Lawn mower races rev up fans at Island County Fair
August 24, 2011 · 1:27 PM
Any politician will tell you: Nothing beats the excitement of a miraculous, come-from-behind win.
For Scott Dudley, Sunday’s sweet victory was not at the end of his campaign to be Oak Harbor’s next mayor. Instead, he was one of three celebrity racers who strapped themselves into tricked-out riding lawn mowers for a dirt-churning race around the horse arena at the fair Sunday.
Dudley was losing to Lonnie Emery for much of the race as the local farrier hugged the turns on the bale-lined track and dressed Dudley in a fine coating of dirt and dust.
But Dudley shot past Lonnie Emery on an inside pass around a corner during one of the final laps. With Emery and a huge dirt cloud on the heels of his spinning wheels, Dudley rocketed across the finish line for first place.
Grabbing the checkered flag for a victory lap, Dudley was euphoric.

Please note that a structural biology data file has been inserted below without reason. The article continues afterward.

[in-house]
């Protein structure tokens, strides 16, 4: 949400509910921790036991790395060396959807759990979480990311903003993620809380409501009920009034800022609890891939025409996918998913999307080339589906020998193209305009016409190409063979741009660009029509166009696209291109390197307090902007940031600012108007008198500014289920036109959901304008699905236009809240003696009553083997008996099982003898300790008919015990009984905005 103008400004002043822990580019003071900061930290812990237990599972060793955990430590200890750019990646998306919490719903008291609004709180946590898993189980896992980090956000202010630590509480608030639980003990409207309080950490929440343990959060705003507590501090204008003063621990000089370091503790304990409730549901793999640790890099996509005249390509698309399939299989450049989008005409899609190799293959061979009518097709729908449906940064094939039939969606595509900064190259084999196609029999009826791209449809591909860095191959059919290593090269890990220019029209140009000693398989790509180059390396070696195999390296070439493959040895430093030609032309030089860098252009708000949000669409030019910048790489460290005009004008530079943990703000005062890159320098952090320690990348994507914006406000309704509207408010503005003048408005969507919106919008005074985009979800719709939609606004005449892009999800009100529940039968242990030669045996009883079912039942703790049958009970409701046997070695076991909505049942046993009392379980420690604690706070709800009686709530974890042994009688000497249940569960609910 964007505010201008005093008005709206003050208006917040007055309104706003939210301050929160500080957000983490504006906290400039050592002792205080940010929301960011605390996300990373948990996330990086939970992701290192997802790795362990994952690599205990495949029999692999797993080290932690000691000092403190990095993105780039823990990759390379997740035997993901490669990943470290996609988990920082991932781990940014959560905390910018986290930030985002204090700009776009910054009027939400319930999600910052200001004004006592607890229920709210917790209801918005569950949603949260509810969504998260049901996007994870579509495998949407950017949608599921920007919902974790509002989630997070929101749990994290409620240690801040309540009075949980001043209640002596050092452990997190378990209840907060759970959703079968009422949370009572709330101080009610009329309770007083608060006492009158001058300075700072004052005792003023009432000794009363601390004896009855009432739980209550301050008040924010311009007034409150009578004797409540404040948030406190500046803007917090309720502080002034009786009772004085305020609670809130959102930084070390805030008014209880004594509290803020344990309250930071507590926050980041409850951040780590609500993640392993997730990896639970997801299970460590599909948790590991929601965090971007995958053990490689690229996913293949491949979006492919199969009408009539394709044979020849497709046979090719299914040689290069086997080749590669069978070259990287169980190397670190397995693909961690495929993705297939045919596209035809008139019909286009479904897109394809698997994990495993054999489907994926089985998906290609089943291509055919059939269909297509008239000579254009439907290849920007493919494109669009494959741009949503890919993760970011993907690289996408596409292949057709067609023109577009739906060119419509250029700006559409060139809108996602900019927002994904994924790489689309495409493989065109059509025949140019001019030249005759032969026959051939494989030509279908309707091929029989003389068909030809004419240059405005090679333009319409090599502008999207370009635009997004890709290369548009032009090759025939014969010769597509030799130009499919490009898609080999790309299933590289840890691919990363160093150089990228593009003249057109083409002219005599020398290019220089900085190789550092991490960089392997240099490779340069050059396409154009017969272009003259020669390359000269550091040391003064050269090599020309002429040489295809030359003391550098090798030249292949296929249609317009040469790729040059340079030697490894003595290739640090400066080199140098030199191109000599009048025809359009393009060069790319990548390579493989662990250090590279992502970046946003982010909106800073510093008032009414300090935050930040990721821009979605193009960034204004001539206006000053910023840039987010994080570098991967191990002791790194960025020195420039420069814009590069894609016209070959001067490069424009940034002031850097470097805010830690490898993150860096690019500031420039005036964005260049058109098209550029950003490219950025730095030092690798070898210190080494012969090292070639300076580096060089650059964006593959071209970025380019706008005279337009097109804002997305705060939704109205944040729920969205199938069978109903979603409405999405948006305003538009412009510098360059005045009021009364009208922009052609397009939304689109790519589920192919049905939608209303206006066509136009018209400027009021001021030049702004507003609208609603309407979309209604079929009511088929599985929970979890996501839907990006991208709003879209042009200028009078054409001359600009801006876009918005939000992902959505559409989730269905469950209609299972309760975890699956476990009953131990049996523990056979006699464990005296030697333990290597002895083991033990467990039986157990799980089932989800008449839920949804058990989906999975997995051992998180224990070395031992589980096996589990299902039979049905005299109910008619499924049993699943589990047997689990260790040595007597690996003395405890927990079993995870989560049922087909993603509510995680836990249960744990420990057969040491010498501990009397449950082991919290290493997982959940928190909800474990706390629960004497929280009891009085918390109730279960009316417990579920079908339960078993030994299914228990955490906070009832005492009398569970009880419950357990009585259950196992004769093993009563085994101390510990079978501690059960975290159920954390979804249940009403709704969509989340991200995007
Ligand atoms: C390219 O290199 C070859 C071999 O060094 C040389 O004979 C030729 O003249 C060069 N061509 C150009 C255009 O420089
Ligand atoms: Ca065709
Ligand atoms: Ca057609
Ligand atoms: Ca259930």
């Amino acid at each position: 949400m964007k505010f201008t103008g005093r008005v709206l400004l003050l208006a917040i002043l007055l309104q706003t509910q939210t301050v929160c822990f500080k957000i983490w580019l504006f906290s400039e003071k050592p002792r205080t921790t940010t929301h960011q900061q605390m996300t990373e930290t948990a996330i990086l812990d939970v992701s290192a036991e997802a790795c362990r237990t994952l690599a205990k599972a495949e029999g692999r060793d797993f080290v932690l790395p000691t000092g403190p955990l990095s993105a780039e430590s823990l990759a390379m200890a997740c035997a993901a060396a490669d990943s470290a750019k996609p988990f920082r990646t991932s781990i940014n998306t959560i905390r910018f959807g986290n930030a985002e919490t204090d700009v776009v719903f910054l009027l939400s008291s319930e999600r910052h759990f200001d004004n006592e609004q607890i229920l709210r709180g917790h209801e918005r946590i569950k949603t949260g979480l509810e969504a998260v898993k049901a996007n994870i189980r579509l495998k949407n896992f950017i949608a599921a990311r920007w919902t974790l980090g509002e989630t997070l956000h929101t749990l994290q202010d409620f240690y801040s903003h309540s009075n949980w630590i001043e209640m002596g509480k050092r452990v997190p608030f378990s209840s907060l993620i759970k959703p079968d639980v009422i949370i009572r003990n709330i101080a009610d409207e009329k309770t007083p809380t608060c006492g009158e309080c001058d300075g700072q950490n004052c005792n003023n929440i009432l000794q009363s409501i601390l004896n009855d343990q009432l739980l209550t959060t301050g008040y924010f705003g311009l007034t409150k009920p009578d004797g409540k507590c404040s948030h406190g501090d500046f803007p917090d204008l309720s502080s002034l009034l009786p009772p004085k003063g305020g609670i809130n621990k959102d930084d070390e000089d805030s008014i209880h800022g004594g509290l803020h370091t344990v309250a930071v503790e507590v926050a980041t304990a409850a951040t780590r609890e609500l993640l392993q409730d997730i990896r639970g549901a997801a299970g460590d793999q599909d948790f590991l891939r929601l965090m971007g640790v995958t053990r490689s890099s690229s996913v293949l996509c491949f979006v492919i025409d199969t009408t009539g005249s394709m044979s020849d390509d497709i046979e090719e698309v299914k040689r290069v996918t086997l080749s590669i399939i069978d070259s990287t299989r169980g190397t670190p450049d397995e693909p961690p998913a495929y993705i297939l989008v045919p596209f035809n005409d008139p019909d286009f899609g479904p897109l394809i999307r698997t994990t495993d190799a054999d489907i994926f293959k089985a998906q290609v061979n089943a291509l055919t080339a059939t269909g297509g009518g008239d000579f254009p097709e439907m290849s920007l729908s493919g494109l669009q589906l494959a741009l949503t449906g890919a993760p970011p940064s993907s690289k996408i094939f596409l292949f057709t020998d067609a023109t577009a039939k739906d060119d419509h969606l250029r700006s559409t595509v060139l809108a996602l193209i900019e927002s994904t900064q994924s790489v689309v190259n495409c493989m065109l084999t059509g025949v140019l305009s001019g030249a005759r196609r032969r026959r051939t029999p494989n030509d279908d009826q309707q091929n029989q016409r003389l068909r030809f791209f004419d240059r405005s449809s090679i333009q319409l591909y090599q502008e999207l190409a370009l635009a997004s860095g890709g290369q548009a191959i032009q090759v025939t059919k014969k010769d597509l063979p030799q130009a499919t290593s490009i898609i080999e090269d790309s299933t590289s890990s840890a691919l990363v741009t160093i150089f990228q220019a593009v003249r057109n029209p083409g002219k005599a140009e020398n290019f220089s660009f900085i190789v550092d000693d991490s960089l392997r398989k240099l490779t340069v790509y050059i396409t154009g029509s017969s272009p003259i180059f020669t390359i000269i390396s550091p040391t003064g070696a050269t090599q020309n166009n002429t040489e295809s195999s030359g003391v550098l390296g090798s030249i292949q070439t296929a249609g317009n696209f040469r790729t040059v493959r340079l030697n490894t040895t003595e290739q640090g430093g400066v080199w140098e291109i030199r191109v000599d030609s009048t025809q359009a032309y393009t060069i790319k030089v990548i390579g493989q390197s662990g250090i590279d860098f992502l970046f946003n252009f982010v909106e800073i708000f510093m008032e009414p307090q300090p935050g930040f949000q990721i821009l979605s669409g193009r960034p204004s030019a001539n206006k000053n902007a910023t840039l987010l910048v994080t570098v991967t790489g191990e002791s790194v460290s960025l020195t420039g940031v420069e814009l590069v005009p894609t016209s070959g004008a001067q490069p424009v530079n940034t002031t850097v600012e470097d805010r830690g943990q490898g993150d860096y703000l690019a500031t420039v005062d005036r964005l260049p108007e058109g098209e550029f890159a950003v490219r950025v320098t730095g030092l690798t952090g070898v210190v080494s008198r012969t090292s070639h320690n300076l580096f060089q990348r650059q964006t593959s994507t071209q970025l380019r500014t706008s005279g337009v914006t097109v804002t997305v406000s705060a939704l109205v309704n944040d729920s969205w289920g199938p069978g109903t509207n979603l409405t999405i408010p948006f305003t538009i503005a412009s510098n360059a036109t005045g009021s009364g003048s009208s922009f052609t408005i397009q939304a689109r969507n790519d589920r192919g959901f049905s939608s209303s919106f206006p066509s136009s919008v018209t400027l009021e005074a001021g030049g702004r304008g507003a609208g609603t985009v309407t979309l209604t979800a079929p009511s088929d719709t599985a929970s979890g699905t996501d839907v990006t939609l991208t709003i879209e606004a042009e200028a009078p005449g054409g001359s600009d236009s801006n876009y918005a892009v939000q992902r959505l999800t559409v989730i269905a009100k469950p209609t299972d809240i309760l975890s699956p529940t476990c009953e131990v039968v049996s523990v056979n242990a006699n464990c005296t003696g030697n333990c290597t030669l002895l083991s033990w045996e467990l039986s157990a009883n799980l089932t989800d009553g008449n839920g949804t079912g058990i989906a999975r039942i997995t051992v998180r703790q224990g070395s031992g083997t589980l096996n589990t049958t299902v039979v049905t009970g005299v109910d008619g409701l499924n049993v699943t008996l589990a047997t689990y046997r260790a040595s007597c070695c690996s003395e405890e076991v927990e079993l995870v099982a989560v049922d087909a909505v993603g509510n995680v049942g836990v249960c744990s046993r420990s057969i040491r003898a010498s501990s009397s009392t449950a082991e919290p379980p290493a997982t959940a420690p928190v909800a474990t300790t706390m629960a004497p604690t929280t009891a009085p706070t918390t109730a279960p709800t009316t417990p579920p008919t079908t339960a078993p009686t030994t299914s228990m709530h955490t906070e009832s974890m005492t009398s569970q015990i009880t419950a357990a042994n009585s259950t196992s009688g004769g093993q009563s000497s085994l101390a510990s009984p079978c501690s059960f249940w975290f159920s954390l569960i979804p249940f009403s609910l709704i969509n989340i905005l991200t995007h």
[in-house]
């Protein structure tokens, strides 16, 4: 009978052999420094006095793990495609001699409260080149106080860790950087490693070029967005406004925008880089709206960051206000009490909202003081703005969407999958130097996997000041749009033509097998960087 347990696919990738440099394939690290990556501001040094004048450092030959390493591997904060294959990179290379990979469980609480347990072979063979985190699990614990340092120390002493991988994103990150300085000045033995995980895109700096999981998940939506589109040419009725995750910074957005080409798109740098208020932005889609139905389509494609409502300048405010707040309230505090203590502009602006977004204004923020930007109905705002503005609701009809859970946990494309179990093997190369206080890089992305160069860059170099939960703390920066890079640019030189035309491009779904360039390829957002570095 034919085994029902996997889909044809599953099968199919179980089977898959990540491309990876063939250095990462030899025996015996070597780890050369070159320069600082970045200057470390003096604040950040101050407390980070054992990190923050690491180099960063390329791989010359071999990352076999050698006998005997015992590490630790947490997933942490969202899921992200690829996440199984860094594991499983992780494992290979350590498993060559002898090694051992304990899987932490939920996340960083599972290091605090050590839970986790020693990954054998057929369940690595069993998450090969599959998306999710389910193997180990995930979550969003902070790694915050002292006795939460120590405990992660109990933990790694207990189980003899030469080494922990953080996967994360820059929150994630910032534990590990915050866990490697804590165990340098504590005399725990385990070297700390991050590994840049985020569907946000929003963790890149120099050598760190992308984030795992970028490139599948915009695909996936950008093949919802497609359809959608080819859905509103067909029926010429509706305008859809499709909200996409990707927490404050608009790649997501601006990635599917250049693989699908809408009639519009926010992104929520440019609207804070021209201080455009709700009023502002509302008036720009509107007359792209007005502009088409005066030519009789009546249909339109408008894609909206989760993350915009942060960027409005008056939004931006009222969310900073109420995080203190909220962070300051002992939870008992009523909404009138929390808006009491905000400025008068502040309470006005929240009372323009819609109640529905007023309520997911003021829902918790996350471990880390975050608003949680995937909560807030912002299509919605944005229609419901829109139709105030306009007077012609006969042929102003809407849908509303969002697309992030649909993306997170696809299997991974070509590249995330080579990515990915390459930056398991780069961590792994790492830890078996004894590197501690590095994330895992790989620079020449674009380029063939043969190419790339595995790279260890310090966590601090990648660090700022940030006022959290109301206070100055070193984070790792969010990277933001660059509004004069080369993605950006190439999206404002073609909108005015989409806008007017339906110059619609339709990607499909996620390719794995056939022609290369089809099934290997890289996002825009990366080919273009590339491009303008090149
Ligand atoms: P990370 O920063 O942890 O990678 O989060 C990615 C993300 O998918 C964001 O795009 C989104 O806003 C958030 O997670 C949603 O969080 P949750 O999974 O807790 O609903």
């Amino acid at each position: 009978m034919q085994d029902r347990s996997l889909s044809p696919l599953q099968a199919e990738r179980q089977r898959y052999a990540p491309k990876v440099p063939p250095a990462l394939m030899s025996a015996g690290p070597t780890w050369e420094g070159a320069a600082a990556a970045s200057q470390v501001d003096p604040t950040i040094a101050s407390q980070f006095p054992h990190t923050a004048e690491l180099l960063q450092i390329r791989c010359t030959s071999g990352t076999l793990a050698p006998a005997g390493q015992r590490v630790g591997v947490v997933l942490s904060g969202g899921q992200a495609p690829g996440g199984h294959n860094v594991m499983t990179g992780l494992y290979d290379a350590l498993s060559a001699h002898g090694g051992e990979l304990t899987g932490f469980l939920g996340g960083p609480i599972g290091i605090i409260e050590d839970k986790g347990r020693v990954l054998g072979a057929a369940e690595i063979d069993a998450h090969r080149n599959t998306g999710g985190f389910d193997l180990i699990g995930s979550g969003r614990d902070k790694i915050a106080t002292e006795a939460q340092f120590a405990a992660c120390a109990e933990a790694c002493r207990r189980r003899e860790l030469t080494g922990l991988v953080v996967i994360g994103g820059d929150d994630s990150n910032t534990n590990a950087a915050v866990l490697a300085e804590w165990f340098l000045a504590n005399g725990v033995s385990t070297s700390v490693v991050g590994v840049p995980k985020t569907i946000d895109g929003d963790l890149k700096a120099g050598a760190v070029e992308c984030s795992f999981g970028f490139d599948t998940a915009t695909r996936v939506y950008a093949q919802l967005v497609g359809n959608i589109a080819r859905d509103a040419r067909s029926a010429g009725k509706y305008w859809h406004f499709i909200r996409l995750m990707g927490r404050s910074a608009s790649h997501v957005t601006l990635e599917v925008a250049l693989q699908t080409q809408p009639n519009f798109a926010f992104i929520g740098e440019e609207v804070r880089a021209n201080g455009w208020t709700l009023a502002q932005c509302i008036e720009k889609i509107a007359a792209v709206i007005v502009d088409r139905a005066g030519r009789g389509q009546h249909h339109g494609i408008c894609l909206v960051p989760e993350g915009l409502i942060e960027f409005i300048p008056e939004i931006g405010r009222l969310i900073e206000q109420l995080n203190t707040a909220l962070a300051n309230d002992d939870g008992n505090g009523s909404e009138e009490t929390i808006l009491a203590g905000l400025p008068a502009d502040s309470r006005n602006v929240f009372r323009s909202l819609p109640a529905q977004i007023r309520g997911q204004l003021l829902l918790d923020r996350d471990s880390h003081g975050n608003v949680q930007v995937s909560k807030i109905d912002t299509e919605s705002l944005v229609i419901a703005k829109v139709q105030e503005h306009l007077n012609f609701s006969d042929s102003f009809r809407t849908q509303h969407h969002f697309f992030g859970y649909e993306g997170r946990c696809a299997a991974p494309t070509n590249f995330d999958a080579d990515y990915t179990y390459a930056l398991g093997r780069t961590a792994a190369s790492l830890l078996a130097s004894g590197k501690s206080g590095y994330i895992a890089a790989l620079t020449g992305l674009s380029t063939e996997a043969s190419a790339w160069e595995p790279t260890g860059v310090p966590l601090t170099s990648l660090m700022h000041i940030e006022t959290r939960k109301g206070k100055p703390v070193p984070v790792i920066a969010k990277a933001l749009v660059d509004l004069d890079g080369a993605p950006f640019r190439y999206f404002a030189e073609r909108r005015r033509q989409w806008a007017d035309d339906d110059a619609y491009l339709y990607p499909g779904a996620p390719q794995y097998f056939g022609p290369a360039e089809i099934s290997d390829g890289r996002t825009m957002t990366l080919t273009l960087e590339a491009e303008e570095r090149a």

“That was great!” Dudley said. “It definitely gets your heart rate up.”
It would be nice, he said, if the fantastic finish wasn’t his last.
“We’re hoping this continues,” he laughed.
The lawn mower races at this year’s fair were a first for Langley. Nearly a dozen members of the Super Stock Lawn Mower Racing Association came out for an afternoon of racing, much to the delight of spectators on both sides of the horse arena.
Jacob Strain, a 23-year-old from Gold Bar, brought his trusty racer, No. 41.
“This mower, in the right conditions, will go 60 mph,” he said.
He’s been racing mowers for about six years now.
“It’s a lot of fun. It’s a cheap motor sport,” he said. “It’s definitely a kick in the pants.”
Strain bought the mower used, when he was 10, for cutting his neighbor’s lawn.
“I think I paid 80 bucks for it,” he said.
Its original 7-horsepower motor has since been replaced with a Briggs & Stratton engine, he said, before slipping into the mystical language of the gearhead: “... 28-cubic inch, overhead valve, 10.25:1 compression ...”
During one break in the mower races, another competitor came over for a closer look at Strain’s machine.
“What do you have under the hood?”
“It’s not stock anymore,” Strain said.
“That’s obvious!” Chuck Cofer exclaimed.
Strain comes from a racing family, but one that’s usually devoted to hot rods, hydroplanes and drag racers. His father has seen him race, though, and is now putting together his own mighty mower.
“We’ll be having a father-son competition next year, for sure,” he said.